Publishing online can take the form of a multinational company launching a series of books, or a personal revelation. Unbounded by the packaging, distribution, and time constraints of physical media, anyone who lives digitally is contributing to the Great Record of our worldwide recorded culture, and the thrill of that power is just beginning to be felt by publishers now in Frankfurt.
The OBS "Schwerpunkt Österreich" presentation demonstrates "borderless" quality of the medium by drawing on personal experience combined with organizational talent and hard work.
Twenty-five years ago, Laura Fillmore, President of Online BookStore (OBS), now "Open Book Systems", spent a year in Austria with American Field Service (AFS) as an exchange student. Since 1977, Laura has followed Austrian publishing activities at the international book fairs, meeting first Manfred Kramer from Adeva Verlag in Graz, and then Reinhold Weber from Graz and Frankfurt Book Fair. Both of these organizations are featured prominently in this year's Schwerpunkt online site.
While visiting her Austrian family last June, Laura's virtual brother Herwig suggested "Der Standard" and Felix Mitterer's "Piefke-Saga" as good possibilities for inclusion in the "Schwerpunkt" site, and these publications round out the Austrian publishers' selections at the site -- highlighted of course by the information about the Schwerpunkt activities themselves.
So a certain amount of serendipity, together with the essential support from Rüdiger Wischenbart, combine with the global power of the Internet to allow us to show at once how different publishing without borders, among different countries, can be on the Net.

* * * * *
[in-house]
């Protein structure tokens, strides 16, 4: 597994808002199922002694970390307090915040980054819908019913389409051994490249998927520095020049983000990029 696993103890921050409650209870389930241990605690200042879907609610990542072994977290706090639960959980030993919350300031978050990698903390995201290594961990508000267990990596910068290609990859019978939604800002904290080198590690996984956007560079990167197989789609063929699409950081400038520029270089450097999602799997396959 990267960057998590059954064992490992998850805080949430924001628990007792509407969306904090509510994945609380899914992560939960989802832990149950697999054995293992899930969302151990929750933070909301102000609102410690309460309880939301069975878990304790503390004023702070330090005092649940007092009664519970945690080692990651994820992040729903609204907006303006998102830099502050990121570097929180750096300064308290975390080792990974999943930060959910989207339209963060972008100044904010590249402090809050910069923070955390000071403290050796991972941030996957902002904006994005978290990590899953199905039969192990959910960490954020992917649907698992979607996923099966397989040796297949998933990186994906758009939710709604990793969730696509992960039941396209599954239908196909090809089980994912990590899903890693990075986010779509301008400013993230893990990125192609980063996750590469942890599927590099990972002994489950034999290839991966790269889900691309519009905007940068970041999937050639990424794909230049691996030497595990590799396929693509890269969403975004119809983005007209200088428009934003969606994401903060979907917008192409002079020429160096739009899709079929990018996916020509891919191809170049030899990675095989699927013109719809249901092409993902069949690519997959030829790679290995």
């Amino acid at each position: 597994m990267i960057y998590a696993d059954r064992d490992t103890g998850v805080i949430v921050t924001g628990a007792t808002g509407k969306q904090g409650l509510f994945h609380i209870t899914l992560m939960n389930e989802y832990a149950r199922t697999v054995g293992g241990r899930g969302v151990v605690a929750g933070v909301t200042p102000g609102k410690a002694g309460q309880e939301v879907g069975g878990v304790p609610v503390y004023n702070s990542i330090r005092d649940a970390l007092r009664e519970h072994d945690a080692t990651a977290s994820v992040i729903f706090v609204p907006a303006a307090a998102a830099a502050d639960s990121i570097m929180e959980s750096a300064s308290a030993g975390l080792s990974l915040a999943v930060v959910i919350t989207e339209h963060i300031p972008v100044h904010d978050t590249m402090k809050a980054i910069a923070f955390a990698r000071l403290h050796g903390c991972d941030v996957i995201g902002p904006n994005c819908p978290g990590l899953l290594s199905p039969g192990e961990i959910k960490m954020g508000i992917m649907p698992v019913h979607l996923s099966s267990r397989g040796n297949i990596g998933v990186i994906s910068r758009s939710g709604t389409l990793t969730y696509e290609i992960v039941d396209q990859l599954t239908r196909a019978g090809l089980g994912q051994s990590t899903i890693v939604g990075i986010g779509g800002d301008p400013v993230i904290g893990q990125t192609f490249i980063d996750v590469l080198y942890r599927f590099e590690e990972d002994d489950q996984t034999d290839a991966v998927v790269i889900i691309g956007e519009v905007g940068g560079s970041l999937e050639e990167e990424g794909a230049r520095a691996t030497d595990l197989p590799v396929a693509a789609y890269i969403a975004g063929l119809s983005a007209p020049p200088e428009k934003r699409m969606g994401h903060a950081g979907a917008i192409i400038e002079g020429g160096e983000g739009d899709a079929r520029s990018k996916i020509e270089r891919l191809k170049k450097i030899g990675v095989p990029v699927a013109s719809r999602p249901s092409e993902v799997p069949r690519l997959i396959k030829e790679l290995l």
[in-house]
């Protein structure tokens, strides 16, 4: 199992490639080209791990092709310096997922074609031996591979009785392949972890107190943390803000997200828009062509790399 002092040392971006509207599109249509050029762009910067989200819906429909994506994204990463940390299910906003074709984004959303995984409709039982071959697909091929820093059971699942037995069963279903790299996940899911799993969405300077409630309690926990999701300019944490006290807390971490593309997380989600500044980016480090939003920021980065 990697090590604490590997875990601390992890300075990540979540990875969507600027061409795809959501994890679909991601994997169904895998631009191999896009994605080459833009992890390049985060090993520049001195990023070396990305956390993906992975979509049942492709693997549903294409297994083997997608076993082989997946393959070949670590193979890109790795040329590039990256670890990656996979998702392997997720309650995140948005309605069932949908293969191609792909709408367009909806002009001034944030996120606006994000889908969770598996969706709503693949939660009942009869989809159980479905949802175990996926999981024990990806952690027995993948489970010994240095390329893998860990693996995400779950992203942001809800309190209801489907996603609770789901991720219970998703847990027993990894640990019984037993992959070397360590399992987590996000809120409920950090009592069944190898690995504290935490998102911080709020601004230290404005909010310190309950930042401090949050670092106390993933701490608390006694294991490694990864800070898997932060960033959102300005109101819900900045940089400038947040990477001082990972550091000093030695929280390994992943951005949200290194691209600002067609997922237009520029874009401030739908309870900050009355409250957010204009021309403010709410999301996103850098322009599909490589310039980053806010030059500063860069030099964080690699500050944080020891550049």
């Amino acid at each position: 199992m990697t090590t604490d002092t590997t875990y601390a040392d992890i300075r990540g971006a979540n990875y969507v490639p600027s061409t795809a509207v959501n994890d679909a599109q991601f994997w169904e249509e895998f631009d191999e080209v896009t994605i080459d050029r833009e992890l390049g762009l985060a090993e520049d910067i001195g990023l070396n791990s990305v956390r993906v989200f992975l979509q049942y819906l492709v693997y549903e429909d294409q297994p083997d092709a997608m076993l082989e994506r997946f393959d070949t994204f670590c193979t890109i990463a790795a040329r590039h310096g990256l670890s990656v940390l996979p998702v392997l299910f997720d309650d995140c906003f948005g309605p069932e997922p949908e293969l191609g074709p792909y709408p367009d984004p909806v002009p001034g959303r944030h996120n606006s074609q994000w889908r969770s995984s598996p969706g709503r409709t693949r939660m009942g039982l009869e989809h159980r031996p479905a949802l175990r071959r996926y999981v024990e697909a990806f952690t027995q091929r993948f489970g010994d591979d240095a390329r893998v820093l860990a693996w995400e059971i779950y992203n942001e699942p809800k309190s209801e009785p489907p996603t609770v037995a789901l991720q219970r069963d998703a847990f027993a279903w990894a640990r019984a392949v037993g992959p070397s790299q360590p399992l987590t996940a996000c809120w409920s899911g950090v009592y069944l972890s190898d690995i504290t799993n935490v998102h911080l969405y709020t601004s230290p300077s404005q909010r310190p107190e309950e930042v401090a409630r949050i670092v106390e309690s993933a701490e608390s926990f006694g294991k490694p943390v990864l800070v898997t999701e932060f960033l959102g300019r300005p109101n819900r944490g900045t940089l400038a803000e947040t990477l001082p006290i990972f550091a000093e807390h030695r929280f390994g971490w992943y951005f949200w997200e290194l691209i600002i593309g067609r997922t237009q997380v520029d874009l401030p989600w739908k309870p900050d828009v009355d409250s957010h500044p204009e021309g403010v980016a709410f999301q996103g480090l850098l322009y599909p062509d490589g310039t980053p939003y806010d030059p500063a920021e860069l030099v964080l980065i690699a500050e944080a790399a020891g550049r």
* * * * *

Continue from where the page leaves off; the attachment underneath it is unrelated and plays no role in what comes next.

Our version of "Schwerpunkt Österreich" is a beginning point from which we, together with our partners EUnet/Germany, and publishers and people we meet in Frankfurt, hope to build more multinational, multilingual publishing projects.
"Walk together, talk together," is one AFS aphorism that unites the students who travel far and experience what "home" means in different cultures. On the Internet, home is where we find a net connection for the night, from which we still explore the world mostly through the medium of words.
For most people with a link on this earth, the virtual voice and feet with which to talk and talk together hang like vapor on a future horizon. But tens of millions of people write their real-time lives online every day. These multimedia capabilities that will enable us to publish and live online in ways yet unimagined, might be built for tomorrow from the starting points created at the Frankfurt Book Fair today, from the talk at intimate dinners, the presentations at symposia, the casual conversations in the halls of Frankfurt.
Personal and public, we evolve ourselves, and this "Schwerpunkt Österreich" site represents one step along that path.